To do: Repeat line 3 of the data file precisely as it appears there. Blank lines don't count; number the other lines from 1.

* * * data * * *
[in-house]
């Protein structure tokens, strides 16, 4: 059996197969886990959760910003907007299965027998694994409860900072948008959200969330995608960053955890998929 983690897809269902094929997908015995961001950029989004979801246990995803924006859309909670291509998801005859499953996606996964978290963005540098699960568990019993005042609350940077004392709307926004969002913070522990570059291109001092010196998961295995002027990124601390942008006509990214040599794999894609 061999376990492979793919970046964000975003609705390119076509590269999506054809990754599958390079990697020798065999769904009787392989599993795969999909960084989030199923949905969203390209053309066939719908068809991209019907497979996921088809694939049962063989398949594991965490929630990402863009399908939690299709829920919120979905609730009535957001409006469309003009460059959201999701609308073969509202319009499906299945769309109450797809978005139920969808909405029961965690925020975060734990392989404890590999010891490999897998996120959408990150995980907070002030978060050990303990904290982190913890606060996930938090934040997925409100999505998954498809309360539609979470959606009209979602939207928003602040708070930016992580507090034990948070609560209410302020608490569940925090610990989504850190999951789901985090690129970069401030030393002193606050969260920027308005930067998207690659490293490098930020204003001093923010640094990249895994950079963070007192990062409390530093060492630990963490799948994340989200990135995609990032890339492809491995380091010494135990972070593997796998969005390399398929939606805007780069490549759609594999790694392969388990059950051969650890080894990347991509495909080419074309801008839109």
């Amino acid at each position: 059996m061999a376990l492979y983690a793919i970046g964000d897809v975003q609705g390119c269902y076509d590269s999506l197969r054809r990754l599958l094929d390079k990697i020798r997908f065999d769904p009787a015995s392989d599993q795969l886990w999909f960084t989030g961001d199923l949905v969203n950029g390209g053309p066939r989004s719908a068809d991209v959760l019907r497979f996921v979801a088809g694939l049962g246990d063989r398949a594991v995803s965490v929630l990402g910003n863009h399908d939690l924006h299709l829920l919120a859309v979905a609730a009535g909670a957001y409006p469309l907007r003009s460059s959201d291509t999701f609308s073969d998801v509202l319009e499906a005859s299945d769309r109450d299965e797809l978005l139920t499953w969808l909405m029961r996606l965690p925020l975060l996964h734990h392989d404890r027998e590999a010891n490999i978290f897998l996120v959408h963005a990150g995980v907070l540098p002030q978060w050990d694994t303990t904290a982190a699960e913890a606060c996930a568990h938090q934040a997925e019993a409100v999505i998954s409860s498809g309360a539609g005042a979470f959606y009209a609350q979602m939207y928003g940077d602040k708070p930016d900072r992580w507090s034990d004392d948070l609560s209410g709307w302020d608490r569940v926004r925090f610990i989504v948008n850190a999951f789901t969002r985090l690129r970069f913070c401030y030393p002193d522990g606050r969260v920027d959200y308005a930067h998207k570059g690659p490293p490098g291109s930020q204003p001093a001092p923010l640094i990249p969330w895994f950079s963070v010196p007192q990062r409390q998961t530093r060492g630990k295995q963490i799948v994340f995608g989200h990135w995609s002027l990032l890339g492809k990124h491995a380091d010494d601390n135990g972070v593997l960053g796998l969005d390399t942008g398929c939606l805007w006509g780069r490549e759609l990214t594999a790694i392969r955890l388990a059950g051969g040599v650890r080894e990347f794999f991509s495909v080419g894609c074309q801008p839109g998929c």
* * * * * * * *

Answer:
């Amino acid at each position: 059996m061999a376990l492979y983690a793919i970046g964000d897809v975003q609705g390119c269902y076509d590269s999506l197969r054809r990754l599958l094929d390079k990697i020798r997908f065999d769904p009787a015995s392989d599993q795969l886990w999909f960084t989030g961001d199923l949905v969203n950029g390209g053309p066939r989004s719908a068809d991209v959760l019907r497979f996921v979801a088809g694939l049962g246990d063989r398949a594991v995803s965490v929630l990402g910003n863009h399908d939690l924006h299709l829920l919120a859309v979905a609730a009535g909670a957001y409006p469309l907007r003009s460059s959201d291509t999701f609308s073969d998801v509202l319009e499906a005859s299945d769309r109450d299965e797809l978005l139920t499953w969808l909405m029961r996606l965690p925020l975060l996964h734990h392989d404890r027998e590999a010891n490999i978290f897998l996120v959408h963005a990150g995980v907070l540098p002030q978060w050990d694994t303990t904290a982190a699960e913890a606060c996930a568990h938090q934040a997925e019993a409100v999505i998954s409860s498809g309360a539609g005042a979470f959606y009209a609350q979602m939207y928003g940077d602040k708070p930016d900072r992580w507090s034990d004392d948070l609560s209410g709307w302020d608490r569940v926004r925090f610990i989504v948008n850190a999951f789901t969002r985090l690129r970069f913070c401030y030393p002193d522990g606050r969260v920027d959200y308005a930067h998207k570059g690659p490293p490098g291109s930020q204003p001093a001092p923010l640094i990249p969330w895994f950079s963070v010196p007192q990062r409390q998961t530093r060492g630990k295995q963490i799948v994340f995608g989200h990135w995609s002027l990032l890339g492809k990124h491995a380091d010494d601390n135990g972070v593997l960053g796998l969005d390399t942008g398929c939606l805007w006509g780069r490549e759609l990214t594999a790694i392969r955890l388990a059950g051969g040599v650890r080894e990347f794999f991509s495909v080419g894609c074309q801008p839109g998929c």